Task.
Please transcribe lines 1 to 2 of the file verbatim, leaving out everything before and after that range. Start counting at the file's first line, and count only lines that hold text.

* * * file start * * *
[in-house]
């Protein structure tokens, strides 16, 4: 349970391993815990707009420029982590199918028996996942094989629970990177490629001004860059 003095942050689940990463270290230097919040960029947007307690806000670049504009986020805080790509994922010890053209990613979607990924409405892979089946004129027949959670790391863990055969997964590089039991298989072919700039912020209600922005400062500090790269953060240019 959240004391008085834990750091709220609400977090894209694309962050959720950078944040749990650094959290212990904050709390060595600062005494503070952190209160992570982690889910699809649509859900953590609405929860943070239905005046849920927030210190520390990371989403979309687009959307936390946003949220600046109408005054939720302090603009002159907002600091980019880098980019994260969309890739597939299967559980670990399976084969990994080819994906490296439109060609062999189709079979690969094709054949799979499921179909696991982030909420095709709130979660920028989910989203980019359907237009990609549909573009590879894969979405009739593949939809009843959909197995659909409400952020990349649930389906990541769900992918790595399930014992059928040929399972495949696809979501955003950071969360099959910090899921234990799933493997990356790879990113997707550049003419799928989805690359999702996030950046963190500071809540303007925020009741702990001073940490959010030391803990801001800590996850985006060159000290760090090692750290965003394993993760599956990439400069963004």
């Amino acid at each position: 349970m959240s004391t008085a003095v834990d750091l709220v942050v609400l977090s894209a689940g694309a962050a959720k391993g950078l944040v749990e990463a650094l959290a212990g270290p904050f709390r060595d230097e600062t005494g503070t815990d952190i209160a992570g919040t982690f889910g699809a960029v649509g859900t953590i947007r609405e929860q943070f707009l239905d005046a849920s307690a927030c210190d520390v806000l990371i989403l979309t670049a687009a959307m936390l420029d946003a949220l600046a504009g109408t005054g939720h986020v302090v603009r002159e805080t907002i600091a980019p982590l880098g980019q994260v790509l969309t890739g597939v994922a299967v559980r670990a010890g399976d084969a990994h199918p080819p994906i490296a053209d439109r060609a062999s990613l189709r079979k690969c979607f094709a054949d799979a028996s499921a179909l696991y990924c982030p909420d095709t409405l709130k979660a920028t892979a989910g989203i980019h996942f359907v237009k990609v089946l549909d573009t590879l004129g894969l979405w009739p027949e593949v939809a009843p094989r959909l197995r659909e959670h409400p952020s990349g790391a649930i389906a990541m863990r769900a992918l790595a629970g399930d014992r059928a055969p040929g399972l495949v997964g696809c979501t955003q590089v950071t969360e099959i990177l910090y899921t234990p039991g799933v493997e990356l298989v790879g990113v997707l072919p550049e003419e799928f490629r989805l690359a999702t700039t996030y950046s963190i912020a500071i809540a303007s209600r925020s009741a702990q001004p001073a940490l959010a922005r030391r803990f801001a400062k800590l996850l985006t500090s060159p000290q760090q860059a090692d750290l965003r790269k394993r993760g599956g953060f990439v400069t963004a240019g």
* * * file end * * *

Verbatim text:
[in-house]
């Protein structure tokens, strides 16, 4: 349970391993815990707009420029982590199918028996996942094989629970990177490629001004860059 003095942050689940990463270290230097919040960029947007307690806000670049504009986020805080790509994922010890053209990613979607990924409405892979089946004129027949959670790391863990055969997964590089039991298989072919700039912020209600922005400062500090790269953060240019 959240004391008085834990750091709220609400977090894209694309962050959720950078944040749990650094959290212990904050709390060595600062005494503070952190209160992570982690889910699809649509859900953590609405929860943070239905005046849920927030210190520390990371989403979309687009959307936390946003949220600046109408005054939720302090603009002159907002600091980019880098980019994260969309890739597939299967559980670990399976084969990994080819994906490296439109060609062999189709079979690969094709054949799979499921179909696991982030909420095709709130979660920028989910989203980019359907237009990609549909573009590879894969979405009739593949939809009843959909197995659909409400952020990349649930389906990541769900992918790595399930014992059928040929399972495949696809979501955003950071969360099959910090899921234990799933493997990356790879990113997707550049003419799928989805690359999702996030950046963190500071809540303007925020009741702990001073940490959010030391803990801001800590996850985006060159000290760090090692750290965003394993993760599956990439400069963004």